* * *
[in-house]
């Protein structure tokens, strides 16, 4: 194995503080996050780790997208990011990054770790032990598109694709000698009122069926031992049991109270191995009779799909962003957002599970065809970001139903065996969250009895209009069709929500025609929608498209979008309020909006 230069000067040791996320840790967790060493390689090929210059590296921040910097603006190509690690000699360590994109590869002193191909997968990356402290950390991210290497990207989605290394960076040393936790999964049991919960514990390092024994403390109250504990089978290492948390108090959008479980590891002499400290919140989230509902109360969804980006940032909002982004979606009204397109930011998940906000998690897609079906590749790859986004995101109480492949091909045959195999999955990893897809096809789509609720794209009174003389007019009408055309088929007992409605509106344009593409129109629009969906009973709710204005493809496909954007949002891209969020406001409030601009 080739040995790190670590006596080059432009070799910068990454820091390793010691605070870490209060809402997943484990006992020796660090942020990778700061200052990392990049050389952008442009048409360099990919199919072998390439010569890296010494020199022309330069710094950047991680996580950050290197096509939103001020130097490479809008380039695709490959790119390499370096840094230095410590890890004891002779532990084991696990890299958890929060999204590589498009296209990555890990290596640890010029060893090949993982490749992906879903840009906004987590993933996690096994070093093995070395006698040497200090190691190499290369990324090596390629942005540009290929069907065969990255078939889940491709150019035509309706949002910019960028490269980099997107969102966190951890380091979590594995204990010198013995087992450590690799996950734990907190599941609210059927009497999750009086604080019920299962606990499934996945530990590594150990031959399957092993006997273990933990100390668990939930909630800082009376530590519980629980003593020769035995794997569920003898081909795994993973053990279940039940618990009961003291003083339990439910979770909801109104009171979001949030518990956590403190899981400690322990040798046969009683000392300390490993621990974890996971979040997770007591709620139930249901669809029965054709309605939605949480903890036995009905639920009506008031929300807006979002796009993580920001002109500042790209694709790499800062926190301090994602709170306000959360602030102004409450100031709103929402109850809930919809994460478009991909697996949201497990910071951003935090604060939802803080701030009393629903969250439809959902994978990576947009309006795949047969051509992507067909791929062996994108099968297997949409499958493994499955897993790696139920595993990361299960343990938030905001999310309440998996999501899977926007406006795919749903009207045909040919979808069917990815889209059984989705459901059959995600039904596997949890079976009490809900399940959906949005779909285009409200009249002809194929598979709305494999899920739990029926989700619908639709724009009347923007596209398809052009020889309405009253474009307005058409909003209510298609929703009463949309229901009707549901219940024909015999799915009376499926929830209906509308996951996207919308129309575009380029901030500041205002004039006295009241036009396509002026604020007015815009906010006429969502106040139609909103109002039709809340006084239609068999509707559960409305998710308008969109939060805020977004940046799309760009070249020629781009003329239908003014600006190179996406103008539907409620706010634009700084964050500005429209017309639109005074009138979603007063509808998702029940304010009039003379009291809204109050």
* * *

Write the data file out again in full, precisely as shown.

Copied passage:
[in-house]
């Protein structure tokens, strides 16, 4: 194995503080996050780790997208990011990054770790032990598109694709000698009122069926031992049991109270191995009779799909962003957002599970065809970001139903065996969250009895209009069709929500025609929608498209979008309020909006 230069000067040791996320840790967790060493390689090929210059590296921040910097603006190509690690000699360590994109590869002193191909997968990356402290950390991210290497990207989605290394960076040393936790999964049991919960514990390092024994403390109250504990089978290492948390108090959008479980590891002499400290919140989230509902109360969804980006940032909002982004979606009204397109930011998940906000998690897609079906590749790859986004995101109480492949091909045959195999999955990893897809096809789509609720794209009174003389007019009408055309088929007992409605509106344009593409129109629009969906009973709710204005493809496909954007949002891209969020406001409030601009 080739040995790190670590006596080059432009070799910068990454820091390793010691605070870490209060809402997943484990006992020796660090942020990778700061200052990392990049050389952008442009048409360099990919199919072998390439010569890296010494020199022309330069710094950047991680996580950050290197096509939103001020130097490479809008380039695709490959790119390499370096840094230095410590890890004891002779532990084991696990890299958890929060999204590589498009296209990555890990290596640890010029060893090949993982490749992906879903840009906004987590993933996690096994070093093995070395006698040497200090190691190499290369990324090596390629942005540009290929069907065969990255078939889940491709150019035509309706949002910019960028490269980099997107969102966190951890380091979590594995204990010198013995087992450590690799996950734990907190599941609210059927009497999750009086604080019920299962606990499934996945530990590594150990031959399957092993006997273990933990100390668990939930909630800082009376530590519980629980003593020769035995794997569920003898081909795994993973053990279940039940618990009961003291003083339990439910979770909801109104009171979001949030518990956590403190899981400690322990040798046969009683000392300390490993621990974890996971979040997770007591709620139930249901669809029965054709309605939605949480903890036995009905639920009506008031929300807006979002796009993580920001002109500042790209694709790499800062926190301090994602709170306000959360602030102004409450100031709103929402109850809930919809994460478009991909697996949201497990910071951003935090604060939802803080701030009393629903969250439809959902994978990576947009309006795949047969051509992507067909791929062996994108099968297997949409499958493994499955897993790696139920595993990361299960343990938030905001999310309440998996999501899977926007406006795919749903009207045909040919979808069917990815889209059984989705459901059959995600039904596997949890079976009490809900399940959906949005779909285009409200009249002809194929598979709305494999899920739990029926989700619908639709724009009347923007596209398809052009020889309405009253474009307005058409909003209510298609929703009463949309229901009707549901219940024909015999799915009376499926929830209906509308996951996207919308129309575009380029901030500041205002004039006295009241036009396509002026604020007015815009906010006429969502106040139609909103109002039709809340006084239609068999509707559960409305998710308008969109939060805020977004940046799309760009070249020629781009003329239908003014600006190179996406103008539907409620706010634009700084964050500005429209017309639109005074009138979603007063509808998702029940304010009039003379009291809204109050």